Leaving behind the higher resolution realms, 1080p Ultra finally proves playable on all the test GPUs—though the GTX 950 barely breaks 30 fps in DX11 right now. It's also concerning to see the retail release underperforming on AMD GPUs—that's really the only way to describe it. The R9 380 beats the GTX 950 by about 10 percent, but in our overall GPU rankings, the gap averages 45 percent, so this is well under par. Likewise, the GTX 970 is actually beating the 390 by 20 percent, where normally we see the 390 leading by 20 percent. Fury X fares better, however, trailing the Titan X and 980 Ti by just five percent. So if AMD helped Creative Assembly with Total Warhammer, it appears the lion's share of their work went to the DX12 path.

DirectX 12 shifts everything around, though here we start to encounter other bottlenecks. The GTX 1080 for example falls behind several cards (thanks to a slightly lower than expected minimum fps result), so TWW seems to be hitting CPU limits with DX12. The CrossFire/SLI results back that line of thinking up, with the 970 SLI gaining only slightly on the single 970, while Nano CrossFire is well off the pace set by a single Nano. Everything else is more or less in line with what we'd expect, but clearly there are other elements in play beyond pure GPU performance. But for this sort of game, everything is doing reasonably well at 1080p Ultra.

If your hardware is slower than our weakest GPUs—and let's be honest, the GTX 950 isn't exactly a weak-sauce graphics chip, though you can find the cards for as little as $120 after rebate these days—you might need to aim even lower. At 1080p High, the GTX 950 is pulling 48 fps, which means things like a GTX 760 and HD 7850 (R7 265) and above should also be playable. And once the DX12 patch goes public, nearly all of the cards we tested move into the 60+ fps range. Note that SLI and CrossFire both reduce performance now, indicating CPU limits or other bottlenecks, but a pair of older GPUs might still benefit.

Finally, at 1080p Medium quality, you can get an additional 10-20 percent performance boost over Medium, and the game still looks pretty good. The number of character models you'll see in each formation drops at both the High and Medium settings, and Low takes it a step further, if you really need it—we measured 97 fps on a GTX 960 at Low for example, and there are still many knobs you could turn down. The DX11 retail release meanwhile stalls at around 75 fps, even with a high-end GPU and CPU running the show. That makes us wonder what might happen if you didn't have a 6-core overclocked processor.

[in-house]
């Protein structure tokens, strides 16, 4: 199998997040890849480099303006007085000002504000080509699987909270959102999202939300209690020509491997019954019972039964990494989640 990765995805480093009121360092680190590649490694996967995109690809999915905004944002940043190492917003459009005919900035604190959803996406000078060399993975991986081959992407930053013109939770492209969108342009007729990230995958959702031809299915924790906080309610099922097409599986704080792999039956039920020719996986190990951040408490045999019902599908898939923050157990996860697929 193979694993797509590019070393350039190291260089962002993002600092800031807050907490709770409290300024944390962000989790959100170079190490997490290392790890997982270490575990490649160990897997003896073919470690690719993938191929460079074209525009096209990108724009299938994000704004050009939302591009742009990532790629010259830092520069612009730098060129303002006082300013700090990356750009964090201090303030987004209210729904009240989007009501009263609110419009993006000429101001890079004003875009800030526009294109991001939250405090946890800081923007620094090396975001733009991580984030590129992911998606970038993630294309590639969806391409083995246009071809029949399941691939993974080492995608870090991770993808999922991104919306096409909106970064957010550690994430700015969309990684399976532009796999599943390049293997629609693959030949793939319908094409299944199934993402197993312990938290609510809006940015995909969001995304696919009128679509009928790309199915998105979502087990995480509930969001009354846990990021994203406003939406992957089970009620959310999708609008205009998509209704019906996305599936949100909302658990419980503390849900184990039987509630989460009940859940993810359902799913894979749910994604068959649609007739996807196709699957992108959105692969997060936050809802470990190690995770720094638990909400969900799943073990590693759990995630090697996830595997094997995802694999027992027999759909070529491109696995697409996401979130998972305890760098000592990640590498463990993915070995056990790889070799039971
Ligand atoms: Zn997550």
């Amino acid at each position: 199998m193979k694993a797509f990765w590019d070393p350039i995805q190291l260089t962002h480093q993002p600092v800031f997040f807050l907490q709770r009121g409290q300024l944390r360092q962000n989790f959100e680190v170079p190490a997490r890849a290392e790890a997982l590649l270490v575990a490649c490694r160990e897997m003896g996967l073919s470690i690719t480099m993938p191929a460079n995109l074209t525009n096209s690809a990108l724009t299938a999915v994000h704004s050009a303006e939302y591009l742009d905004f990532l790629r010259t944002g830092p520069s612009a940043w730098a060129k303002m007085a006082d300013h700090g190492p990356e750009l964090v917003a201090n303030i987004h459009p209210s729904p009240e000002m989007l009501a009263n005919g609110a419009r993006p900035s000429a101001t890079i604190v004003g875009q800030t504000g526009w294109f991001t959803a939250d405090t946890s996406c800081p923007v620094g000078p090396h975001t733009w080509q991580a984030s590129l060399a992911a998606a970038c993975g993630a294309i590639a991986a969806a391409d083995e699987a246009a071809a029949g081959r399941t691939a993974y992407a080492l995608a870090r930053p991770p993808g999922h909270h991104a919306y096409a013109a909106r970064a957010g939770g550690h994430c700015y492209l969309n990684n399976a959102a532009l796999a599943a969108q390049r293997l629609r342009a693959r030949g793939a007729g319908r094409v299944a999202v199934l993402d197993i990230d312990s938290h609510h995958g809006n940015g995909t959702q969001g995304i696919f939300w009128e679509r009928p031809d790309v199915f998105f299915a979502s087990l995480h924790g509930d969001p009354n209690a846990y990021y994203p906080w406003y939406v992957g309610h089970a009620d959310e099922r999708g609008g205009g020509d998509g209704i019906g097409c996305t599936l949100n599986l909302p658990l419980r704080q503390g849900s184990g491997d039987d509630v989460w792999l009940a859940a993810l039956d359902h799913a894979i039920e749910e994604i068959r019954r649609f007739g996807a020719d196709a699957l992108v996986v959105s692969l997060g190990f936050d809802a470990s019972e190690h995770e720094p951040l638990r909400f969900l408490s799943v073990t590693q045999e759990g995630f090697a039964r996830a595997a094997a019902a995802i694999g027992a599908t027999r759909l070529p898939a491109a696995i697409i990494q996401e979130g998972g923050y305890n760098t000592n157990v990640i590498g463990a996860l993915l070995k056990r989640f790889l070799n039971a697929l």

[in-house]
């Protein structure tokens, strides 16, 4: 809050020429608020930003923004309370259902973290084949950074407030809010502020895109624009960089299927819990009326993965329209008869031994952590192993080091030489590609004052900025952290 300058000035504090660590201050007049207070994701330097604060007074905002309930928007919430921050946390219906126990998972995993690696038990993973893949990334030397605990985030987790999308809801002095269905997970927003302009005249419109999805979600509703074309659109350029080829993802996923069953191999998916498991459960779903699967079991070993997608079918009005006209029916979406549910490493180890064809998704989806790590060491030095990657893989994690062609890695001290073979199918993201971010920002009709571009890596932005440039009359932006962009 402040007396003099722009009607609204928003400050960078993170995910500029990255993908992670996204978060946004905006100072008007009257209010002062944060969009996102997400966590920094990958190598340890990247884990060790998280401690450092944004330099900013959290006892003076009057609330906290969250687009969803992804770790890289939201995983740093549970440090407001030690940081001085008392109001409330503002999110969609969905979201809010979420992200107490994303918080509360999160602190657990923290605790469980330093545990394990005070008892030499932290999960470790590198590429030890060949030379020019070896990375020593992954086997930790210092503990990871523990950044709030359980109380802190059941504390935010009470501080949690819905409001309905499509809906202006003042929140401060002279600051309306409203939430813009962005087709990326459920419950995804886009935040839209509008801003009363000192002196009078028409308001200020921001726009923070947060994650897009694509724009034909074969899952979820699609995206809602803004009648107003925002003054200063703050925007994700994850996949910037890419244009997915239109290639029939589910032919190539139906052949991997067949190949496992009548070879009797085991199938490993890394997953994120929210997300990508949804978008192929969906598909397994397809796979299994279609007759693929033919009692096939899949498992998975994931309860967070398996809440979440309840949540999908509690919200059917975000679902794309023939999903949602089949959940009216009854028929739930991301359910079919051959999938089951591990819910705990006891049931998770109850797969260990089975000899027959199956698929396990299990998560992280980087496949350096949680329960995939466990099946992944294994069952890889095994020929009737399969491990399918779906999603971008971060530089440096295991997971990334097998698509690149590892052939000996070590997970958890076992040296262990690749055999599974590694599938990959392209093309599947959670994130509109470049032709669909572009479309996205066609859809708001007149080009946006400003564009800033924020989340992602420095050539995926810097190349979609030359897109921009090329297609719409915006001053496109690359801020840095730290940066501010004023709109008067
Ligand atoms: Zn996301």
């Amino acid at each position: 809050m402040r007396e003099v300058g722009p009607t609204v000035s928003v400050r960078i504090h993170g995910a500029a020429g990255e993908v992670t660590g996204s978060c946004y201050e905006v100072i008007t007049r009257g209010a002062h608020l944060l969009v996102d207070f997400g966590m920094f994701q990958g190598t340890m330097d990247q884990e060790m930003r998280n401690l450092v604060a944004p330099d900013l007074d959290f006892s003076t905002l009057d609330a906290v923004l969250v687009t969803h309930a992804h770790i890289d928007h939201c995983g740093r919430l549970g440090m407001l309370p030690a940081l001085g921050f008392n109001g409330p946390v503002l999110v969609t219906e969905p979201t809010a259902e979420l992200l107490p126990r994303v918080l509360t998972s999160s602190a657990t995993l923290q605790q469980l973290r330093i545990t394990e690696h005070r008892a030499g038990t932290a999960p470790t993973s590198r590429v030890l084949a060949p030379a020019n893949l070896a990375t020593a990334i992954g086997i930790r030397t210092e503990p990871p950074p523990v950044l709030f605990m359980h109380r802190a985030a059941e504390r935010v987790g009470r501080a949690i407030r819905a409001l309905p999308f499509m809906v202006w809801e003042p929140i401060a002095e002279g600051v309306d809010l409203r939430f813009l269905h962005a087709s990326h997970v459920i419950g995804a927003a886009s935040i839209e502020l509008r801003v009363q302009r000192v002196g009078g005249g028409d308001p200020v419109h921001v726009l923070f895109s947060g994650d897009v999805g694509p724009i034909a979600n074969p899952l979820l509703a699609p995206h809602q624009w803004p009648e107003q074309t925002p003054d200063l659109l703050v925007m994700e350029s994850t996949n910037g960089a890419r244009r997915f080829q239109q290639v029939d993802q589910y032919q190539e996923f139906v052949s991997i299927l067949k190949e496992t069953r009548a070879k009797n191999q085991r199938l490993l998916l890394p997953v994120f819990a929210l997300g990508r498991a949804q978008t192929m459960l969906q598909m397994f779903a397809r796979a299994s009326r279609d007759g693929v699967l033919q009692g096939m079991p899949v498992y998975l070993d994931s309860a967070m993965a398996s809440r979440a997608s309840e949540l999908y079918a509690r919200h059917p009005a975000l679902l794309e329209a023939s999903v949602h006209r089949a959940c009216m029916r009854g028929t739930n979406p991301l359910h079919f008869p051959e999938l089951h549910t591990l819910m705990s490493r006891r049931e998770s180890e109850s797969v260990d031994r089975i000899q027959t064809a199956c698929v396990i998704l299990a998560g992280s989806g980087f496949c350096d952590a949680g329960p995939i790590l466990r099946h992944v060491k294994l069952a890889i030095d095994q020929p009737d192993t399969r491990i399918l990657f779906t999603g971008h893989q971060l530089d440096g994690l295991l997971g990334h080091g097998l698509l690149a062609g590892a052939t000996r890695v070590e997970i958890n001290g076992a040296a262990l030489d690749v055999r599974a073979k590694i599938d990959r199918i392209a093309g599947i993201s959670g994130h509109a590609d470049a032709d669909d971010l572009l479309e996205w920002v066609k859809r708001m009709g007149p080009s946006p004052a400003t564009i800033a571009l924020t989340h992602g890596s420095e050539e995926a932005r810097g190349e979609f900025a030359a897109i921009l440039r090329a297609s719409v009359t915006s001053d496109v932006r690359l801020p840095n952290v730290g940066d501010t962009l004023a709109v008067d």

News flash: rendering all those models takes a lot of CPU power.

Your CPU is totally getting hammered

We saw indications in our GPU testing that processor performance can be a concern, which is pretty common with the Total War series. With hundreds and potentially even thousands of units visible on the screen at once, your CPU gets a real workout—particularly in the current retail release prior to DX12 getting patched in. Just how bad is it?

While we'd love to throw in more CPUs, we've opted to stick with Intel for ease of testing; we're simulating the slower CPUs rather than swapping platforms. The X99 platform with a dual-core + Hyper-Threading or a quad-core without Hyper-Threading processor isn't quite the same as an actual Haswell (or Skylake) Core i3/i5 part, but we should at least be able to find out if your CPU matters. In Doom, it wasn't really a critical element; Warhammer on the other hand…well, take a look:

In the retail DX11 game, using a demanding battle, the only graphics card that doesn't take a substantial hit to performance at 1080p Ultra is the GTX 950, and it still loses five percent on average frame rate, with a slightly higher 10 percent drop to minimum fps. The R9 380 falls by 15 percent, the 390 drops 30 percent, and the 970, Fury X, and GTX 1080 are all over 40 percent slower. That's going from the overclocked i7-5930K to the i3-4360, however; if you have a decent quad-core i5 processor, even running stock clocks (3.9GHz), most GPUs will be pretty close to maximum performance—but the 970 still improves by 20 percent moving from the i5 to the i7, while the GTX 1080 and Fury X improve by nearly 30 percent. If you have a high-end GPU, you'll basically want an overclocked (K-model) Core i5 at the very least to reach maximum performance in TWW.